WASHINGTON -- Ian Reisner, a gay businessman who hosted an event for Sen. Ted Cruz (R-Texas) in New York this week, apologized on Sunday after furious backlash from the gay community.
Reisner and his longtime partner Mati Weiderpass hosted a "fireside chat" with the presidential candidate, who reportedly softened his notoriously anti-gay tone at the event by claiming that, if one of his daughters were gay, "I would love them just as much.” News of Cruz's appearance prompted a boycott of the two men's businesses.
In a statement posted to his Facebook page on Sunday, Reisner sought forgiveness for his "poor judgement," explaining that he did not do his homework on Cruz's record on marriage equality before agreeing to host the event.
"I am shaken to my bones by the e-mails, texts, postings and phone calls of the past few days.
First came a hotly-debated decision by Cooper Union to start charging its students after being tuition-free for generations.
Then came an investigation by the state attorney general into the school's management of its finances.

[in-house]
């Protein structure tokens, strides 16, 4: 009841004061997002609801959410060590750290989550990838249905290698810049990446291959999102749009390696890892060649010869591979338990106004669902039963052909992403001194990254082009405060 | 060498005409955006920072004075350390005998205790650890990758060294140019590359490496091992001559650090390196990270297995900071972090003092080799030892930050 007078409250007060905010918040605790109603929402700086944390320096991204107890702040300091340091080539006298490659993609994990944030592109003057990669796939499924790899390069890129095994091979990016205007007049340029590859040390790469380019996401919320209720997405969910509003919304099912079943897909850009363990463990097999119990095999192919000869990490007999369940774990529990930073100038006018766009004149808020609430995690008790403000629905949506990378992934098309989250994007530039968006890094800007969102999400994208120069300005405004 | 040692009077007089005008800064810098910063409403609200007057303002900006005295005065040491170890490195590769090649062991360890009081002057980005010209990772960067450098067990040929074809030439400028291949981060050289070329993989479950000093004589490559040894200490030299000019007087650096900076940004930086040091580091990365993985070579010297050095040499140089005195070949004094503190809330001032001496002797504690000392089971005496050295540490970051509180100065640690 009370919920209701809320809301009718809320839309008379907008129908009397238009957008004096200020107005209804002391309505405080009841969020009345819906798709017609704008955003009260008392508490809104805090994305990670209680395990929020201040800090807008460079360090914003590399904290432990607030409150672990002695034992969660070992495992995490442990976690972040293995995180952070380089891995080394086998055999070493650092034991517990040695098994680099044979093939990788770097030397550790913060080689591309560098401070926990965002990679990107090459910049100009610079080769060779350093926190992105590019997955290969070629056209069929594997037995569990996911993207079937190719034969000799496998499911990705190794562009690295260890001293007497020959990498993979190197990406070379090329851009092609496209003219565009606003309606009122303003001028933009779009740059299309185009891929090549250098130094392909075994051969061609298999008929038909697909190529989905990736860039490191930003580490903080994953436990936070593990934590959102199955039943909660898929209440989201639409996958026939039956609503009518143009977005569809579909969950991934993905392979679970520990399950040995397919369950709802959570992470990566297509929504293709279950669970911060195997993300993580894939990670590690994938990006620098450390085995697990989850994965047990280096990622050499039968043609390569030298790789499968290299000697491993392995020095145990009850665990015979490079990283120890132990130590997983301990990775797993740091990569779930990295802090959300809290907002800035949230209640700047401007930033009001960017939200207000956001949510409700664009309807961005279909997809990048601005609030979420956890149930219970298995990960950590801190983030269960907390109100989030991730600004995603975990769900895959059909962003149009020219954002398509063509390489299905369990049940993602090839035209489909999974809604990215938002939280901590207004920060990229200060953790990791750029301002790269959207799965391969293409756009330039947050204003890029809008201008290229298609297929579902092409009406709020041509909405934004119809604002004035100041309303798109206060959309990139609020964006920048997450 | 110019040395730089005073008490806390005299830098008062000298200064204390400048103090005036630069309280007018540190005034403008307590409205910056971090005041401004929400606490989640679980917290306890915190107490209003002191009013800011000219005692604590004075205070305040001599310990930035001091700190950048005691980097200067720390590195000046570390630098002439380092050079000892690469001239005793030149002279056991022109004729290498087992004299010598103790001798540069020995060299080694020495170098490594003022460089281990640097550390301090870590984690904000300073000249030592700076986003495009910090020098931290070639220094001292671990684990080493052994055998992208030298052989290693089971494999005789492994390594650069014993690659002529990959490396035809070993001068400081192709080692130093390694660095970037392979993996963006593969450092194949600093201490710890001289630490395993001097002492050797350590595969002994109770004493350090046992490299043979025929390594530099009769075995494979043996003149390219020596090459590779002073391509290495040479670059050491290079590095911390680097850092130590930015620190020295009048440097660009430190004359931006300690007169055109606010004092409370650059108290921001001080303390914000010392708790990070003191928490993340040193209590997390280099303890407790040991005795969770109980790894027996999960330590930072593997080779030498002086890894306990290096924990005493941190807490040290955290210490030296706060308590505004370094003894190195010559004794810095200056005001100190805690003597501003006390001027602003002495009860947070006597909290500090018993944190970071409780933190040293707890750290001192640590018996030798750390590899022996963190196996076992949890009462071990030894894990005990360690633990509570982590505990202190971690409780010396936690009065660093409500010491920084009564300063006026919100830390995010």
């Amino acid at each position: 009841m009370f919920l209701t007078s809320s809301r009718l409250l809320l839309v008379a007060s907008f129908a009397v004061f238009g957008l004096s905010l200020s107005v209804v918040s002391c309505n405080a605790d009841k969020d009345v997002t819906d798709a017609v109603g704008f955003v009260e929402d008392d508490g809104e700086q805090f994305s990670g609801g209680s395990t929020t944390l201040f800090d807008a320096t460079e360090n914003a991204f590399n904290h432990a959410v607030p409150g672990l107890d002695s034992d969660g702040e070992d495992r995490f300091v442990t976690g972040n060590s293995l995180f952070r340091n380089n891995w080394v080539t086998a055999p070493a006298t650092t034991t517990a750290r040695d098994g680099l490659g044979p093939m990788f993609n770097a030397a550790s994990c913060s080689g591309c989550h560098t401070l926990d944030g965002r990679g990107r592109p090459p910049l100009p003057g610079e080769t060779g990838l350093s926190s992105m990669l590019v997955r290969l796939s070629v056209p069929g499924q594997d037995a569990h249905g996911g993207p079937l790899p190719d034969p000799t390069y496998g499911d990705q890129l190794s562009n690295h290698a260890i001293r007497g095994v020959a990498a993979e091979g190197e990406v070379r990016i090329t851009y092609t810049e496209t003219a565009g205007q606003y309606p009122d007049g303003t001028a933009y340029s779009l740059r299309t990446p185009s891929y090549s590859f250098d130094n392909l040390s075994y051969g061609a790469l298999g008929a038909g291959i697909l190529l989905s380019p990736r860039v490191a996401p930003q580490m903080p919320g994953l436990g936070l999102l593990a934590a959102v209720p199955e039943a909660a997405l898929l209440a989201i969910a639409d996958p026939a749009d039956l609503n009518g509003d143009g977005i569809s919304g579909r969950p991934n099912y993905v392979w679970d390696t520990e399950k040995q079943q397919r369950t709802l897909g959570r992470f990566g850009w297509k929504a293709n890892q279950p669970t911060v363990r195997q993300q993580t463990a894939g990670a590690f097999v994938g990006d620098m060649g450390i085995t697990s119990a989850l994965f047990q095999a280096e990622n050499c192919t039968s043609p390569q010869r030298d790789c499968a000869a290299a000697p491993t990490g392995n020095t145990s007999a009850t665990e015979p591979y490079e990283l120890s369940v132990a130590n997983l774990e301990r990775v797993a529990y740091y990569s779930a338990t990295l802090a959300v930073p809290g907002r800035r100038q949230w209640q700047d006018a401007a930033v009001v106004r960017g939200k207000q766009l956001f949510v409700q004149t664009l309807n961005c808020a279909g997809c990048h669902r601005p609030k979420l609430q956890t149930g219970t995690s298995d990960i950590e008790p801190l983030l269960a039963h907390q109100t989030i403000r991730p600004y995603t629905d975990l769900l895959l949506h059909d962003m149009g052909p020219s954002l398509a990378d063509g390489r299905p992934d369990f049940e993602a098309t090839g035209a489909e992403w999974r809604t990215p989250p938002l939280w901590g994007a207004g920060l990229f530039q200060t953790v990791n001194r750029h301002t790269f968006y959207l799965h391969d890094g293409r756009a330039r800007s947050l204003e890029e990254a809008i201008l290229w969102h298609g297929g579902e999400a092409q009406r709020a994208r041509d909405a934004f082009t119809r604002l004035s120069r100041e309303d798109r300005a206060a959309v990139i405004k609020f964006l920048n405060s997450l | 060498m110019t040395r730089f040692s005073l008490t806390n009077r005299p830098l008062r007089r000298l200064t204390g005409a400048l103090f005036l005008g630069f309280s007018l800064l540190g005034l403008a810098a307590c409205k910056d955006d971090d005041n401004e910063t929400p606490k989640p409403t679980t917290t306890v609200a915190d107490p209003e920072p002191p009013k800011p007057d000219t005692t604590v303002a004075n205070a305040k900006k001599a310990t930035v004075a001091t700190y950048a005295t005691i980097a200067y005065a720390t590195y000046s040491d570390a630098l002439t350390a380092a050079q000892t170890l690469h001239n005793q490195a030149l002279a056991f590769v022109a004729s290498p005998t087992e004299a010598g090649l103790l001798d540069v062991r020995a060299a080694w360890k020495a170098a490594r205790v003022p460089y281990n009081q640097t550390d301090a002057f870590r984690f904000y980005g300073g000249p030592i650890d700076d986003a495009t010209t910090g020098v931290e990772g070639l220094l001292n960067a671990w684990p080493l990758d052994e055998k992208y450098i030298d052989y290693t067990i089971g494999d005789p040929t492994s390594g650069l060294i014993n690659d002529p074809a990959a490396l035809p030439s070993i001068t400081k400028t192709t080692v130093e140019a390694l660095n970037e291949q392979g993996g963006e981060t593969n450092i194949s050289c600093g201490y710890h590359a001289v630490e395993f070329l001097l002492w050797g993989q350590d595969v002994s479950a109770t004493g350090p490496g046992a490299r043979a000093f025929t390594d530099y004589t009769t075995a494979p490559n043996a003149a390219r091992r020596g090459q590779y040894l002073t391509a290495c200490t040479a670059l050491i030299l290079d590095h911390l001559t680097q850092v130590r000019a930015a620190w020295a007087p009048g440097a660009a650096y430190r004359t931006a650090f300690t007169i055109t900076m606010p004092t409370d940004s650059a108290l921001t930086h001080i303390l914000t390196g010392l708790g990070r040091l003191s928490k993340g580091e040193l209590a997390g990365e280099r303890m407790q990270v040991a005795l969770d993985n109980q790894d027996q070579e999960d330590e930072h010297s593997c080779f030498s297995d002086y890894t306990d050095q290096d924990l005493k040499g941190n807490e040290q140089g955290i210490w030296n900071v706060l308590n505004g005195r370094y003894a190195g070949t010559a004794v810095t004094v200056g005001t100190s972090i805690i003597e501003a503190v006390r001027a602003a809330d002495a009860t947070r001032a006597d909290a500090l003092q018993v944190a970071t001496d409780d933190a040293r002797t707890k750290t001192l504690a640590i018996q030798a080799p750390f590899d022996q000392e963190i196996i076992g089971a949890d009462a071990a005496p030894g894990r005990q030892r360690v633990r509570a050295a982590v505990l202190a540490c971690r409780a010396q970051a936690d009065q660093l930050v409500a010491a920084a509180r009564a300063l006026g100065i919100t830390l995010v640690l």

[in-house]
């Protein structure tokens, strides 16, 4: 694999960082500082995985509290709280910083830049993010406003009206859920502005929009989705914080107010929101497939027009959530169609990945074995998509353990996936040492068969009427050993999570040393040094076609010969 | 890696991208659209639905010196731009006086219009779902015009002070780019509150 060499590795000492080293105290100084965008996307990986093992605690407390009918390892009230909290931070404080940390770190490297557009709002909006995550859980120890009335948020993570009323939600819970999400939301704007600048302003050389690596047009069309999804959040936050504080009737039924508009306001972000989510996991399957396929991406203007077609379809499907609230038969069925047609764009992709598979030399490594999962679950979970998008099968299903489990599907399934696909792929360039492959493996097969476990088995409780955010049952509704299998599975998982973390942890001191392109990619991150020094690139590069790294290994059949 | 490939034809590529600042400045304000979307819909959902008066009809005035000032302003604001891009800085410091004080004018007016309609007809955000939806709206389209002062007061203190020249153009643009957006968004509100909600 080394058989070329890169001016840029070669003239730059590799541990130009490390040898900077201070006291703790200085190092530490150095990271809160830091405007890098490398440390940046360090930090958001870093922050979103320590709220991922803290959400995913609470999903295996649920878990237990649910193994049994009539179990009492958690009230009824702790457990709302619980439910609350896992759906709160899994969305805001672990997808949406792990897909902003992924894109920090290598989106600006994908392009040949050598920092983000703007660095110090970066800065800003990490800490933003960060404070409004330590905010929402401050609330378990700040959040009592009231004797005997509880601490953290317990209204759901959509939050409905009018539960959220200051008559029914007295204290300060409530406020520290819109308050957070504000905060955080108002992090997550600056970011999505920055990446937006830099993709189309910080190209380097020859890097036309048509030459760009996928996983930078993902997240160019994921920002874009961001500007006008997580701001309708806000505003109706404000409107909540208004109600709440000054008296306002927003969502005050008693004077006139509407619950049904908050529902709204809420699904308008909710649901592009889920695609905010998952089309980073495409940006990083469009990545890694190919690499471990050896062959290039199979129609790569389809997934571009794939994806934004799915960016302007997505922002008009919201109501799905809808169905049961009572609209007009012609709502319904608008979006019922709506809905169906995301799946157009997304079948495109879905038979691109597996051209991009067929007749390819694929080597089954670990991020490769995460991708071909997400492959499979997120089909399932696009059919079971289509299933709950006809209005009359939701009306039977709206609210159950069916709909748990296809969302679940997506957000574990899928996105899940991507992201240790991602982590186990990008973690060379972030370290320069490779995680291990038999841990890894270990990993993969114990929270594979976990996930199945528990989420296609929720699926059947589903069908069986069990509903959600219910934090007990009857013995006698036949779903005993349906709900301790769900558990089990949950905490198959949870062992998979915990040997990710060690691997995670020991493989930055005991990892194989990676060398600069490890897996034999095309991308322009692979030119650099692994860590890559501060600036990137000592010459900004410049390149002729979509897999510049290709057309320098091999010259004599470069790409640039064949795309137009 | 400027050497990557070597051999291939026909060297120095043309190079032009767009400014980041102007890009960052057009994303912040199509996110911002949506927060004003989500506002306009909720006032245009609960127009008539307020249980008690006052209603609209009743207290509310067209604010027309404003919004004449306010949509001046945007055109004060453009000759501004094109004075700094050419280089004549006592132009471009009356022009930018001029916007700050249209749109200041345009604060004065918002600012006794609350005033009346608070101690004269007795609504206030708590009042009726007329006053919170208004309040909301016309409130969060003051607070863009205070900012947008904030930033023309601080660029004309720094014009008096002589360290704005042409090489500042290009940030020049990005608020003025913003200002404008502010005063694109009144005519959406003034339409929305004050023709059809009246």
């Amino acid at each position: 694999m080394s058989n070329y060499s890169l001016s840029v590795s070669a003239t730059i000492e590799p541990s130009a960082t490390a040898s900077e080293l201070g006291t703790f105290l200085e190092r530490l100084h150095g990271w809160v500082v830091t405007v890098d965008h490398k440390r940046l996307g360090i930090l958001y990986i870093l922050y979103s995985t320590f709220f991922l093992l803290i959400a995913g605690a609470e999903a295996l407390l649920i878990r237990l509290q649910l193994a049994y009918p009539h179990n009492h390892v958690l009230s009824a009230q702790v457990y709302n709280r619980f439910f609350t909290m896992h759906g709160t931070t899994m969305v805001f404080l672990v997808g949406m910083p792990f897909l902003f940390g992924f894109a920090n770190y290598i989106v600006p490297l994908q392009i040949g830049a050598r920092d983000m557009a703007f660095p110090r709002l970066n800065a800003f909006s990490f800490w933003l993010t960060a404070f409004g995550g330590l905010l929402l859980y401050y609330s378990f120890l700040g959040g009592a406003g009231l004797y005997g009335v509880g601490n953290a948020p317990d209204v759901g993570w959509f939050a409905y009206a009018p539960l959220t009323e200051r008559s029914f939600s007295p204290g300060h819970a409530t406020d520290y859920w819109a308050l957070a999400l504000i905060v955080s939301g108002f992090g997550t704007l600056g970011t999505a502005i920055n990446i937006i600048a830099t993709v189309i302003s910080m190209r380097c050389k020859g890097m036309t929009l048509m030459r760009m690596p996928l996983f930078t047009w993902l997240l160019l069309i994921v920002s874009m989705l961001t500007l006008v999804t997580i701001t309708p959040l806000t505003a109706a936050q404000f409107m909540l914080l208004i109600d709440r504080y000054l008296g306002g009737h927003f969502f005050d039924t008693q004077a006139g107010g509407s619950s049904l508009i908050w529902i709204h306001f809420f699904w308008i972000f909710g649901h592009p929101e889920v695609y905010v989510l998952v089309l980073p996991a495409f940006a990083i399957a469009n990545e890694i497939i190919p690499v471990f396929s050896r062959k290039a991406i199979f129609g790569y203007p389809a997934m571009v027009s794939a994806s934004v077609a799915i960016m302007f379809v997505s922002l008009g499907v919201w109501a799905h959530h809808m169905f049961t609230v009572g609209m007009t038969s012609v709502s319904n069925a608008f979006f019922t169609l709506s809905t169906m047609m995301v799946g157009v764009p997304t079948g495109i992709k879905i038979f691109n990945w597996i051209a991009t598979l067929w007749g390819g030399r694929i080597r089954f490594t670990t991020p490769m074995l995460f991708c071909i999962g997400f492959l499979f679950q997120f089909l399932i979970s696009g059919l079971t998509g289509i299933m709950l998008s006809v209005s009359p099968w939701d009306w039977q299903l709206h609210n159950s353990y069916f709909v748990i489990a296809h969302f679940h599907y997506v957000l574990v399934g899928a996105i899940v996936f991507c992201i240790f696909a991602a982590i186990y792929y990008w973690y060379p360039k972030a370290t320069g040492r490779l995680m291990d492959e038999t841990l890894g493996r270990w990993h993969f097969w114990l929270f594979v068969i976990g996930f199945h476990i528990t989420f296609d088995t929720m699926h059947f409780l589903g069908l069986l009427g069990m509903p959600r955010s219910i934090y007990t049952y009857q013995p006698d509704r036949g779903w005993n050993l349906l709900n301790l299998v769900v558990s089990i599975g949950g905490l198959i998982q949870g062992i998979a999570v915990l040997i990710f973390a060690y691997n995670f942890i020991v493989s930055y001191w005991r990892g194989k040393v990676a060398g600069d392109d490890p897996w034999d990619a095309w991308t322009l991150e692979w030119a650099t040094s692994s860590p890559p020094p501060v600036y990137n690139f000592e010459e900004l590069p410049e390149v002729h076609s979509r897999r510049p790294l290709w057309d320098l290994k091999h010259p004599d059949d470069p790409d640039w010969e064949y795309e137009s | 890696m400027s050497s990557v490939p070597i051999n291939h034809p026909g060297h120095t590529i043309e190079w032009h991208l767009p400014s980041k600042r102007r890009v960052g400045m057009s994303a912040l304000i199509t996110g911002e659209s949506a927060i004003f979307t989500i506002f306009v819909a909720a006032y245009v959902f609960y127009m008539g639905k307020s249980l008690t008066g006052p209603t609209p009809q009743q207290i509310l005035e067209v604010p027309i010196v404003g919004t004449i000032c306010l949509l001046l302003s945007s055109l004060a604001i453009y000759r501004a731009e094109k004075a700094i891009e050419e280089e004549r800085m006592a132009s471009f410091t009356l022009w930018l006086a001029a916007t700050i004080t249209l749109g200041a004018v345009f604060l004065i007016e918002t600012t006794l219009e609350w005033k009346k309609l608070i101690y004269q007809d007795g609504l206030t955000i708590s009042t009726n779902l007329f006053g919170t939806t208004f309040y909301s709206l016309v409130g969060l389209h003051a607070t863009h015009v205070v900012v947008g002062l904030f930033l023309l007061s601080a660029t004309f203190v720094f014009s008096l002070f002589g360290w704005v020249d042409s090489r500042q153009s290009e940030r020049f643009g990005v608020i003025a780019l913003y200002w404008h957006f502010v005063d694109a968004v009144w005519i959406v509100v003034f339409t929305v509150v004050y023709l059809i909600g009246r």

Over the past year, Cooper Union's reputation as a world-class training ground for engineers, architects and artists has taken a back seat to headlines about the investigation, a lawsuit over the imposition of tuition and the future of its president.
Some Cooper graduates and students hope all the turmoil results in more financial stability and maybe even a return to the tuition-free model that has been central to the school's unique, egalitarian character.
"We know that students have had to refuse our offer because they couldn't afford it," said Mike Essl, a Cooper Union alumnus and faculty member who is a plaintiff in the lawsuit over the decision to charge tuition starting with this year's freshman class.